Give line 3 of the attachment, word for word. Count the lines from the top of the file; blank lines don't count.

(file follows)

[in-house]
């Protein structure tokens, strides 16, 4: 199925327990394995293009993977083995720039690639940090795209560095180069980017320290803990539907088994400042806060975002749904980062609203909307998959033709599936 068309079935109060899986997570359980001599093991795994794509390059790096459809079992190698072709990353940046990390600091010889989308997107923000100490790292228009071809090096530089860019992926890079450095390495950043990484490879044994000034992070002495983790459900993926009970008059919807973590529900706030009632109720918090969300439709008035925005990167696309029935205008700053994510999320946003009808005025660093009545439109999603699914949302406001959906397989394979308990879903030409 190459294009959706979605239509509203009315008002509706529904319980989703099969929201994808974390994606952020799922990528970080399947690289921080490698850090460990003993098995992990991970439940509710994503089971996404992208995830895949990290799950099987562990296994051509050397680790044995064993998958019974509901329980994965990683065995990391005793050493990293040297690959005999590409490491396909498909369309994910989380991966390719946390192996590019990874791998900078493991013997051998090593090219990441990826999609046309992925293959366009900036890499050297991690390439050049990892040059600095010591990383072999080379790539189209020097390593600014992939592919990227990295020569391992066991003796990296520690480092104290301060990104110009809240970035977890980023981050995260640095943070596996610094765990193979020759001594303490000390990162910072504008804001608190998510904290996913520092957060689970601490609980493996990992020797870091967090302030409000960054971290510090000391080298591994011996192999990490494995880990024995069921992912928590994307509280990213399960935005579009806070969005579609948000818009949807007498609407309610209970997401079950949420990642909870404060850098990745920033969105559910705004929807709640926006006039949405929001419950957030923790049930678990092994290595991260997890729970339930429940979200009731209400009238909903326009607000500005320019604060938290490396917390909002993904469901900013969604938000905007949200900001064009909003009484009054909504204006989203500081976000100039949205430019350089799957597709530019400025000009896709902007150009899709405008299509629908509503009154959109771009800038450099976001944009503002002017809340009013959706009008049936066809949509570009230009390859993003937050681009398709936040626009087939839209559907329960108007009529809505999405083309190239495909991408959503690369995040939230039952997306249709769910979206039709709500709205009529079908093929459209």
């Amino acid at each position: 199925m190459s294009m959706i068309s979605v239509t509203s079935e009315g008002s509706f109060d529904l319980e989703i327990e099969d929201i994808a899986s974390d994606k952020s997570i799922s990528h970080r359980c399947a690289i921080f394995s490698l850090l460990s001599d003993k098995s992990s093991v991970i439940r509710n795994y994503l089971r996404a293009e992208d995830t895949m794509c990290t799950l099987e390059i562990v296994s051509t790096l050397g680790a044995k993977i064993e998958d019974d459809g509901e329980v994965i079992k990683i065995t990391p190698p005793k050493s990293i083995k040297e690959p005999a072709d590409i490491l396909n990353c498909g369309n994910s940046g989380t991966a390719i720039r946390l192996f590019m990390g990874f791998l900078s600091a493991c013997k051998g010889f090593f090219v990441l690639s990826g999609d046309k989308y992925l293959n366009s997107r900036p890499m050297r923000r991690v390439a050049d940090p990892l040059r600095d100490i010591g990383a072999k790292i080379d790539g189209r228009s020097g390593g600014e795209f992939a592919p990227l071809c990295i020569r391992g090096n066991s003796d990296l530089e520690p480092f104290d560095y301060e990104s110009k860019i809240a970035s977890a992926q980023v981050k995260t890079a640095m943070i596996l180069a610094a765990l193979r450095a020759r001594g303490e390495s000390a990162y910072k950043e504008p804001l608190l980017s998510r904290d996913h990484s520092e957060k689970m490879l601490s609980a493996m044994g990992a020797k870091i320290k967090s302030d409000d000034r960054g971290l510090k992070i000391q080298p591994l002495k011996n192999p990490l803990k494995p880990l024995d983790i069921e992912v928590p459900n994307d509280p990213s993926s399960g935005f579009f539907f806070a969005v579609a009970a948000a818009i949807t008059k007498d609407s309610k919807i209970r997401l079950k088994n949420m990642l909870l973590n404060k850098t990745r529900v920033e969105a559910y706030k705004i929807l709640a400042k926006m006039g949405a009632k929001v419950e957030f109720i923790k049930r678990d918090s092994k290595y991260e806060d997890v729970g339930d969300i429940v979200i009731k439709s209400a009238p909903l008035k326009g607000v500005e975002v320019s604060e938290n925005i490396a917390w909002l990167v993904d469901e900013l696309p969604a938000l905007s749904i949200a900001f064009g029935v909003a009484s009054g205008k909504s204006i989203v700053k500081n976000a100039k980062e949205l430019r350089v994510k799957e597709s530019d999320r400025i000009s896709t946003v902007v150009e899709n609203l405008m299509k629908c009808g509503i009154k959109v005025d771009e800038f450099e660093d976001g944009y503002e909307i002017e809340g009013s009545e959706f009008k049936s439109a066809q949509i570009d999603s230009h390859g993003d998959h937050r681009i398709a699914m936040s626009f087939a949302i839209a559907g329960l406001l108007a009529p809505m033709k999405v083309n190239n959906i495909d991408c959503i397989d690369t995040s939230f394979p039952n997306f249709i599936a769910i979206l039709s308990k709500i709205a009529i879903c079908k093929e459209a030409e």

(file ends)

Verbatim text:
């Amino acid at each position: 199925m190459s294009m959706i068309s979605v239509t509203s079935e009315g008002s509706f109060d529904l319980e989703i327990e099969d929201i994808a899986s974390d994606k952020s997570i799922s990528h970080r359980c399947a690289i921080f394995s490698l850090l460990s001599d003993k098995s992990s093991v991970i439940r509710n795994y994503l089971r996404a293009e992208d995830t895949m794509c990290t799950l099987e390059i562990v296994s051509t790096l050397g680790a044995k993977i064993e998958d019974d459809g509901e329980v994965i079992k990683i065995t990391p190698p005793k050493s990293i083995k040297e690959p005999a072709d590409i490491l396909n990353c498909g369309n994910s940046g989380t991966a390719i720039r946390l192996f590019m990390g990874f791998l900078s600091a493991c013997k051998g010889f090593f090219v990441l690639s990826g999609d046309k989308y992925l293959n366009s997107r900036p890499m050297r923000r991690v390439a050049d940090p990892l040059r600095d100490i010591g990383a072999k790292i080379d790539g189209r228009s020097g390593g600014e795209f992939a592919p990227l071809c990295i020569r391992g090096n066991s003796d990296l530089e520690p480092f104290d560095y301060e990104s110009k860019i809240a970035s977890a992926q980023v981050k995260t890079a640095m943070i596996l180069a610094a765990l193979r450095a020759r001594g303490e390495s000390a990162y910072k950043e504008p804001l608190l980017s998510r904290d996913h990484s520092e957060k689970m490879l601490s609980a493996m044994g990992a020797k870091i320290k967090s302030d409000d000034r960054g971290l510090k992070i000391q080298p591994l002495k011996n192999p990490l803990k494995p880990l024995d983790i069921e992912v928590p459900n994307d509280p990213s993926s399960g935005f579009f539907f806070a969005v579609a009970a948000a818009i949807t008059k007498d609407s309610k919807i209970r997401l079950k088994n949420m990642l909870l973590n404060k850098t990745r529900v920033e969105a559910y706030k705004i929807l709640a400042k926006m006039g949405a009632k929001v419950e957030f109720i923790k049930r678990d918090s092994k290595y991260e806060d997890v729970g339930d969300i429940v979200i009731k439709s209400a009238p909903l008035k326009g607000v500005e975002v320019s604060e938290n925005i490396a917390w909002l990167v993904d469901e900013l696309p969604a938000l905007s749904i949200a900001f064009g029935v909003a009484s009054g205008k909504s204006i989203v700053k500081n976000a100039k980062e949205l430019r350089v994510k799957e597709s530019d999320r400025i000009s896709t946003v902007v150009e899709n609203l405008m299509k629908c009808g509503i009154k959109v005025d771009e800038f450099e660093d976001g944009y503002e909307i002017e809340g009013s009545e959706f009008k049936s439109a066809q949509i570009d999603s230009h390859g993003d998959h937050r681009i398709a699914m936040s626009f087939a949302i839209a559907g329960l406001l108007a009529p809505m033709k999405v083309n190239n959906i495909d991408c959503i397989d690369t995040s939230f394979p039952n997306f249709i599936a769910i979206l039709s308990k709500i709205a009529i879903c079908k093929e459209a030409e």